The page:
Yes, dear sister, adults and kids all stayed in the basement except when some of the older kids went to the upstairs family room just to get away for awhile.
As you know, Mom didn't drive and I remember some very "worrisome" drives home over the High street bridge. We loved all our aunts, uncles, and cousins.
Goatldi - That they are and I'm glad I originally took the time to get it all down in writing!
Leigh - It was fun to write and brought back a lot of memories. Happy Holidays to you and yours!
Retired Knitter - Bless your wonderful mother for engineering Christmas so it was as good for you kids as it could be. As for putting up the tree on Christmas Eve, I've know of several families where the parents put up the tree (Santa was given credit for it) after the kids were asleep on Christmas Eve. I suppose it added to a child's excitement on Christmas morning when waking to find the sight of the decorated tree with the presents underneath. Yes, I did have a very fortunate childhood to a very large degree because of the large, extended family that all lived within a few miles of each other. That just doesn't happen these days, it seems. Happy Holidays to you!
Anonymous (Brother J) - Do you know several years passed before I realized that some Christmas Eve drives home Dad was happily tipsy!? (Guess I was too focused on spying Santa in the sky.) I always wondered why Mom, being a very capable and intelligent woman, never got her driver's license. She told me it was because Dad, who was happy staying at home, would never have gone anywhere with her if she didn't need him to drive. :o\ Love you!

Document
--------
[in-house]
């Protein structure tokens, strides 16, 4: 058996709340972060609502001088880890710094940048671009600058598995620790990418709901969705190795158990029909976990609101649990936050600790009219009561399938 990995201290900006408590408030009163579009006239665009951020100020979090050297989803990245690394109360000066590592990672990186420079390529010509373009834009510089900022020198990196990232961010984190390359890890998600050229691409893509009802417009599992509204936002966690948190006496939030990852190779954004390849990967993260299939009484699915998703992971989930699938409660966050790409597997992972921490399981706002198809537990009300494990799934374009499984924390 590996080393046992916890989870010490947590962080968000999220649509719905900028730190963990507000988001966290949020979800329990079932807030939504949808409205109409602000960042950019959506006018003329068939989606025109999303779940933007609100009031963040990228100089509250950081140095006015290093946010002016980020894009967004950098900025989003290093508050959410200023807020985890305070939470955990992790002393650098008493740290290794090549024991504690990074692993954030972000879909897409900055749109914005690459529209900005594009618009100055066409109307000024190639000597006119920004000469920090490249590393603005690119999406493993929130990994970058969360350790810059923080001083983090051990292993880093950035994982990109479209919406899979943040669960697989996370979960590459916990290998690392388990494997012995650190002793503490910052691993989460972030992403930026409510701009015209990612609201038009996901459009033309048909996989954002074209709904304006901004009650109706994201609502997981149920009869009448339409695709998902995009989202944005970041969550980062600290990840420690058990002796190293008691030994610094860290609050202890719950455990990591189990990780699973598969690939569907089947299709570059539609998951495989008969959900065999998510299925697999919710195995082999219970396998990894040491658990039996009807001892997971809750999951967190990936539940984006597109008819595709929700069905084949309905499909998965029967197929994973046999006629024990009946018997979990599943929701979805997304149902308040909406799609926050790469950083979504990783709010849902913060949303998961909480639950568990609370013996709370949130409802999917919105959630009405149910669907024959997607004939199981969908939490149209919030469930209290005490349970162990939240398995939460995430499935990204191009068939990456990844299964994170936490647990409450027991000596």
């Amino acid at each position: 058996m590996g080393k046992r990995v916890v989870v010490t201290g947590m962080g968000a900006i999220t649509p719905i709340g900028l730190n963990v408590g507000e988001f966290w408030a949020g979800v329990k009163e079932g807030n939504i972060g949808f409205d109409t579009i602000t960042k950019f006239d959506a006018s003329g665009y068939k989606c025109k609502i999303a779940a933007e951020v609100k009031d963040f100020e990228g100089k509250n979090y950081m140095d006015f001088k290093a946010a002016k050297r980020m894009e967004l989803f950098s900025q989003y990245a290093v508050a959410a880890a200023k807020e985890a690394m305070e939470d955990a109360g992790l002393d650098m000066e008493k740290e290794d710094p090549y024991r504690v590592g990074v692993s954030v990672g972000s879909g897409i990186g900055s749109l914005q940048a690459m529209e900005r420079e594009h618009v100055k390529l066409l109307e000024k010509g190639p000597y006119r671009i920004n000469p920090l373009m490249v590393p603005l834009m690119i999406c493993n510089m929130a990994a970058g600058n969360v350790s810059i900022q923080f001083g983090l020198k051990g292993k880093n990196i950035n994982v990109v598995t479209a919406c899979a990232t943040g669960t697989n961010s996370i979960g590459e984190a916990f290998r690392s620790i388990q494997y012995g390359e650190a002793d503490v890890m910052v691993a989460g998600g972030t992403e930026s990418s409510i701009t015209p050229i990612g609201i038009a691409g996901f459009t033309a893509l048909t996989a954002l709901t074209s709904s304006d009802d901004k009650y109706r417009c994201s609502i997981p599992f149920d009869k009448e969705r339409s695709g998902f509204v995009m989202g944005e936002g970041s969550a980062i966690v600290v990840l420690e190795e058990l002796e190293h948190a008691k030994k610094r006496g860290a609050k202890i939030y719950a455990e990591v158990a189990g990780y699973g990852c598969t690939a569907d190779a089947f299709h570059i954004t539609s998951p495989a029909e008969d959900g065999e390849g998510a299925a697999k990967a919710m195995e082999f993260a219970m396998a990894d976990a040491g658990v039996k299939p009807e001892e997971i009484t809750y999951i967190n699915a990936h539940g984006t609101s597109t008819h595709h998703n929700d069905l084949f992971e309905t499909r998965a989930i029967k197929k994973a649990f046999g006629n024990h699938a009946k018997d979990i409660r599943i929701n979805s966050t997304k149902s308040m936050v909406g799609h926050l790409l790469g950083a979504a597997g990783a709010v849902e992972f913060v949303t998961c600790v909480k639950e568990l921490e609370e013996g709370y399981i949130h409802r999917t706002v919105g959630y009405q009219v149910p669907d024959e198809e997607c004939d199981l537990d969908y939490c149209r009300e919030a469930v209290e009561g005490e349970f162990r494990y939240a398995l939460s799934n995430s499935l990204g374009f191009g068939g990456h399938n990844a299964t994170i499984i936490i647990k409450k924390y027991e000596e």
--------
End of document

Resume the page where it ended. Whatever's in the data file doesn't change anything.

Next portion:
Rajani Rehana - Thank you!
Big family get-togethers were infrequent during my childhood, since our relatives were widely scattered. But I have very fond memories of Christmas, just the four of us (mom, step-dad, step-brother and me), and when there WAS a big family get-together it was magical! My husband grew up with much more predictable celebrations, always going to his maternal grandparents' for Thanksgiving and his paternal grandparents' for Christmas, so he mourns the lack of such predictable traditions in our home.
Michelle - There's nothing we can do about times changing, so I guess we just have to learn to flow with it. Or start new traditions. In most cases, the size of families has gotten smaller these days, and our mobile society has scattered members all over the place. Add the blasted virus epidemic into the mix and many traditions have gone by the wayside lately. The answer may be to make the holidays relaxed, peaceful and be as appreciative as we can be just now. Sending Merry Christmas wishes to you across the country!
It sounds so wonderful. Our family was a small one, but we had traditions (thanks to my very regimented mother) that kept us secure and happy through our childhood. Lovely memories. xo
Susan - As they say, bigger is not always better! A small family gathering can be wonderful, too. Bless your mom who, as have so many women, have made Christmas and all holidays into traditions that have created lots and lots of good memories. Hugs to you!